DSM is expanding its anti-infectives production facilities in India, as part of a global restructuring program to improve profitability and retain DSM's position in the penicillin market.
The expansion, which will take place in 2006, will double the production capacity of amoxicillin and the penicillin-related intermediate 6-APA.
In addition to higher capacity >DSM will introduce its environmentally-friendly enzymatic technology for the production of active ingredients, which will provide higher purity and improved processing capabilities of the enzymatically produced amoxicillin.
"This will lead to products with a unique, improved quality and will bring substantial value to the customers of our businesses in the Asia region," N. Ramanan, president of the business unit DSM anti-infectives Asia, Middle East and Africa.
The investment at Toansa is in line with DSM's new strategy to actively expand its presence in emerging economies, in order to optimally benefit from the fast growing demand in these countries.
"It is DSM's ambition to capture the growth of the anti-infectives market on the Asian and African continents," said Ramanan.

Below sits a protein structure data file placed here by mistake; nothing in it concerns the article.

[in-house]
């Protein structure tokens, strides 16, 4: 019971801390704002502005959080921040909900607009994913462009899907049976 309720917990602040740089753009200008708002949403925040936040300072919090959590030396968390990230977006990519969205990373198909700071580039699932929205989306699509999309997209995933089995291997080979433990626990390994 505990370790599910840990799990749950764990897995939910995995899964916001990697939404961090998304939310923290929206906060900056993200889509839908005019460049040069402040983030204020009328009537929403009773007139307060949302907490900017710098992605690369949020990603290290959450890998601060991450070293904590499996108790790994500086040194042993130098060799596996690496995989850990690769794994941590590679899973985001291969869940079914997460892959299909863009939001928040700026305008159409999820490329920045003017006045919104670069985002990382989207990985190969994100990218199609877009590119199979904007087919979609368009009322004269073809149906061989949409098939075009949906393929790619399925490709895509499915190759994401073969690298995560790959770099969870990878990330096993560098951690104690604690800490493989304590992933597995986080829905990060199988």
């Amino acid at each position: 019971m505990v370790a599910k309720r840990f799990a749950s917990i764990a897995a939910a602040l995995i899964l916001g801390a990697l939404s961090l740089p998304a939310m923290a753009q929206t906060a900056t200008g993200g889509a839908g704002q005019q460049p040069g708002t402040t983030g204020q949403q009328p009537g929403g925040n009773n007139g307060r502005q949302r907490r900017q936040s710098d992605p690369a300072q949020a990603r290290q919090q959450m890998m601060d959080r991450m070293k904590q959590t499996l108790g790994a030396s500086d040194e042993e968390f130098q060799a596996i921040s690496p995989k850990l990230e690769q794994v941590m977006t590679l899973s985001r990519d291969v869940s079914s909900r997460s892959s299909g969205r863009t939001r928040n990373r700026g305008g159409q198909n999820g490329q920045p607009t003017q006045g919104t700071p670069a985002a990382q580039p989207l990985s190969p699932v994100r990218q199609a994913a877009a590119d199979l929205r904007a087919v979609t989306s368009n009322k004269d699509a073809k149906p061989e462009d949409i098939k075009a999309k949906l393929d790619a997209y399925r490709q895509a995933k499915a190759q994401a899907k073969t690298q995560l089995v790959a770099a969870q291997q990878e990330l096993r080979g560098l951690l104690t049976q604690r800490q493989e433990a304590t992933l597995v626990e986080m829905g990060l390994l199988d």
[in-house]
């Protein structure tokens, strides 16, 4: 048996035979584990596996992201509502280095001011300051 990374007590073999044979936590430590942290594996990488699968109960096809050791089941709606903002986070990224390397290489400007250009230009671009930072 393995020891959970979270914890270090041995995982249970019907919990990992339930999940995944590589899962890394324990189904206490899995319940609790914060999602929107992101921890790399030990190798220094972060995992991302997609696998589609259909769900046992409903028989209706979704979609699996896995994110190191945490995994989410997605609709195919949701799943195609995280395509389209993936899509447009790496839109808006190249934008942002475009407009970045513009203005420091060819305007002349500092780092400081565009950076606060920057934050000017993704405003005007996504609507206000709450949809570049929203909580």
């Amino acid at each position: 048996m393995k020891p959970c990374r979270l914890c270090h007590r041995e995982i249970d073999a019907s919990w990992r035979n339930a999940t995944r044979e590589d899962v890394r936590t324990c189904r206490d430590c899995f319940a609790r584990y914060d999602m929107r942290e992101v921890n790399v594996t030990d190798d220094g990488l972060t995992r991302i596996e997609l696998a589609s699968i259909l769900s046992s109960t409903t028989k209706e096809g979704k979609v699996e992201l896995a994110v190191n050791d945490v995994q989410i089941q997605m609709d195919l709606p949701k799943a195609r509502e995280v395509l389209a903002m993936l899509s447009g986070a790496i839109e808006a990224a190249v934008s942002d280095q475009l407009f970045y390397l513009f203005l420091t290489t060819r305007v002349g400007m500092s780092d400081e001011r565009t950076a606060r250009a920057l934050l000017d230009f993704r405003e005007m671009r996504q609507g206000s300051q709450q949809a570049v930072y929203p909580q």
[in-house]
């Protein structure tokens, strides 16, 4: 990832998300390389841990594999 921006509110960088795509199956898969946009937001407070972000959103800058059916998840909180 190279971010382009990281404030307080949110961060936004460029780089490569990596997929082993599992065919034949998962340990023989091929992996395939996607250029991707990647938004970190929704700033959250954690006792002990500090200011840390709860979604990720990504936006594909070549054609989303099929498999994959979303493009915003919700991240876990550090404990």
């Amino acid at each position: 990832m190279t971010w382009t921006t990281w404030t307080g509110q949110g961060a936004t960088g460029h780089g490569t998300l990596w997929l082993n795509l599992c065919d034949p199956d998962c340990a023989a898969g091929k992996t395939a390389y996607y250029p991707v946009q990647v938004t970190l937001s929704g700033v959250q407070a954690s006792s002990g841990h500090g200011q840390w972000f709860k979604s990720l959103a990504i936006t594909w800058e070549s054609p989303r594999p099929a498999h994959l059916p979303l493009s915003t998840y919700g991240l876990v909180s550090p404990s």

As part of their new expansion strategy, DSM also recently cemented its links with China in a new agreement with large Chinese antibiotic maker North China Pharmaceutical Group Corporation (NCPC).
The move fits with the company's target of doubling sales in China to $1 billion by 2010.
Under the $164 million (€135.6 million) deal, DSM will gain a 49 per cent controlling interest in two joint ventures with NCPC, including one for the production of antibiotics (especially beta lactam antibiotics).
It will also obtain a minority share in NCPC Group, one of China's largest antibiotics and vitamins makers and another in NCPC ListCo, an affiliate of NCPC, listed on the Shanghai stock exchange.
Based in The Netherlands, DSM is active worldwide in nutritional and pharma ingredients, performance materials and industrial chemicals. The group has annual sales of approximately €8 billion and employs around 23,000 people worldwide.